Mountain Bluet is not everyone’s friend

It’s gardening season and it’s so great to see so many people taking on the joys of growing their own, fresh, healthy foods and planting flowers.

There is however one thing to be aware of as you beautify your yard and your life and that is invasive weeds. These are not the annoying weeds that wander in so quickly once you’ve shoveled out the soil. This are just plants where you don’t want them. One definition of a weed.

I’m talking about weeds that are sold as garden flowers and get passed around by well-meaning neighbours as they “divide their perennials”. Often they used to be and sometimes still are sold at garden centres but we have learned in the meantime that they are a real issue for native habitats. These plants have been imported from other ecosystems and since they have no predators here they are extremely successful. They are also plants that set seeds prolifically, spread with runners and/or will grow from the tiniest of roots left in the ground.

One in particular that is found around Houston is the Mountain Bluet, also know as the perennial Cornflower or perennial bachleor button. There are several places where it is growing in people’s flower gardens in town. This tap rooted beauty sets seed prolifically and the seeds will last in the soil for several years making it hard to get rid of.

Unfortunately, someone either discarded their garden waste or intentionally planted it at the duck pond and it is taking over. In 2015 4 plants were spotted. The following year there was a handful more and in 2018 16 garbage bags were removed by high school students during an invasive weed pull. Last year the Northwest Invasive Plant Council sent representatives to deal with the infestation and it is slowly coming back under control.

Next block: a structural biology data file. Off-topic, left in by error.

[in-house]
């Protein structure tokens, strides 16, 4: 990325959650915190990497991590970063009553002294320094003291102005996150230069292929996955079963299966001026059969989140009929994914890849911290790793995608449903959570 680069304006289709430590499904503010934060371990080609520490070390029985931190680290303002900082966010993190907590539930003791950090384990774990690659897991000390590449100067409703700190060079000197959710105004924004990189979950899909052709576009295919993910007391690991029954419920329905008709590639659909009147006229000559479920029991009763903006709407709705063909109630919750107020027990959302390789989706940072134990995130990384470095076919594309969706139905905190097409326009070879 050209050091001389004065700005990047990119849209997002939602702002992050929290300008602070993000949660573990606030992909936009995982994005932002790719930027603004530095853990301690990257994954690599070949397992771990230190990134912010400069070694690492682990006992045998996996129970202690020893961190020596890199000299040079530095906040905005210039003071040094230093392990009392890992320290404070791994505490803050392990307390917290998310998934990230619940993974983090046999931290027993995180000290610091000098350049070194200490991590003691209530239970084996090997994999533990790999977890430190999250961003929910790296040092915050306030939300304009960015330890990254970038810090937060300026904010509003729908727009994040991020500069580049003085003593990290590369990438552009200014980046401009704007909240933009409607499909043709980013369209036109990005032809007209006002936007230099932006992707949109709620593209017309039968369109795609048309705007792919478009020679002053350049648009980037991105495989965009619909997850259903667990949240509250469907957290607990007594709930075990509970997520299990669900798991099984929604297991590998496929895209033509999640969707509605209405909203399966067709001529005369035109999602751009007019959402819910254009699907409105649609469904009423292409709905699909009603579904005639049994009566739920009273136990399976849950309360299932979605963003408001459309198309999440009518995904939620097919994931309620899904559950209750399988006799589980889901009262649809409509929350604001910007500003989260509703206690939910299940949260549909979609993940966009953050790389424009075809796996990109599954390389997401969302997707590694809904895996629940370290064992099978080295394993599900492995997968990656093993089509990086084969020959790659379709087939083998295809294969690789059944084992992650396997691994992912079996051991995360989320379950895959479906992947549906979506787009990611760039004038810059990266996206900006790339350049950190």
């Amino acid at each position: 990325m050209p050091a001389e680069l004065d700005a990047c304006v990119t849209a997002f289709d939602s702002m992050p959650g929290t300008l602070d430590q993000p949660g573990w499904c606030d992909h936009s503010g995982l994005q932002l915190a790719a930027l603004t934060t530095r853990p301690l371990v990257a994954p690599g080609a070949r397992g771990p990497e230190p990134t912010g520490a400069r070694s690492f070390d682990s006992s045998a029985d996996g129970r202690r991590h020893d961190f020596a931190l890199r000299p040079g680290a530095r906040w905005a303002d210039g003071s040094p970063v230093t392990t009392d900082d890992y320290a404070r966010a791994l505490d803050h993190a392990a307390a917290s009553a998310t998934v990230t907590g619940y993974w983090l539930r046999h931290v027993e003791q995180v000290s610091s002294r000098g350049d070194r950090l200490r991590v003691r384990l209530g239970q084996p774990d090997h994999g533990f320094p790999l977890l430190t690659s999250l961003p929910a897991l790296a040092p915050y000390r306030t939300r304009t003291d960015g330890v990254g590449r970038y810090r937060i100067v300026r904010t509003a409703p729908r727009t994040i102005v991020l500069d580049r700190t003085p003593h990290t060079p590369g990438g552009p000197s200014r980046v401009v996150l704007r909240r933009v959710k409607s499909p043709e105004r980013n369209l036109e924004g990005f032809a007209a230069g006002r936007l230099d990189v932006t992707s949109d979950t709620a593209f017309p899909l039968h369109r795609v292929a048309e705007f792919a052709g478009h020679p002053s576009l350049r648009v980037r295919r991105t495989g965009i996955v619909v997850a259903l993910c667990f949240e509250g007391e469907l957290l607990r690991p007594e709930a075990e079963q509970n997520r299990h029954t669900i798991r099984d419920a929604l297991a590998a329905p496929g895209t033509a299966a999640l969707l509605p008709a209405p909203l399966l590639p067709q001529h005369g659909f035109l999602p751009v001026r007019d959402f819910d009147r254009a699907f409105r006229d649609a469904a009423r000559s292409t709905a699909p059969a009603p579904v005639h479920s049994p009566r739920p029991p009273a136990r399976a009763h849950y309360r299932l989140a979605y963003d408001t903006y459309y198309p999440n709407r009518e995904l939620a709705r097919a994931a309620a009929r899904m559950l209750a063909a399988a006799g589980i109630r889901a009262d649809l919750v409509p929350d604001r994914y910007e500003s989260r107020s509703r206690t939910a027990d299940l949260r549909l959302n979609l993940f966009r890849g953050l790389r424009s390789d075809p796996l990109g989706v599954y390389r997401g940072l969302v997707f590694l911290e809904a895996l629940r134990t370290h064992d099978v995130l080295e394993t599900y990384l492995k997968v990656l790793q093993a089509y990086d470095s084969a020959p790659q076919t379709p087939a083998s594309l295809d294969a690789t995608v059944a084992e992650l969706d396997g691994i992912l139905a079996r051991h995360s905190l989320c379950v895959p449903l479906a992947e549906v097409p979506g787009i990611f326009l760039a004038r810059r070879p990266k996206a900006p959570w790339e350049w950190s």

According to the Northwest Invasive Plant Council’s article “A New Weed to Watch For” by Christine Friedrichsmeir

“If you have this plant in your garden, or you find it in ditches or elsewhere, dig or pull it up, getting as much of the root system as possible to avoid re-sprouting. If you are unable to dig it up, then at least remove stems and flowerheads before the seeds have set. Bag it and remove it from the site to prevent the production of viable seed. The site will need to be re-treated for several years before the seed bank is used up and there are no more plants.”

Please help us keep our wild places wild. Keep an eye on your garden plants and if they are spreading into the bush stop them or better yet get rid of them all together. Research your plants before you purchase them at www.nwipc.org and report any infestations to them as well.

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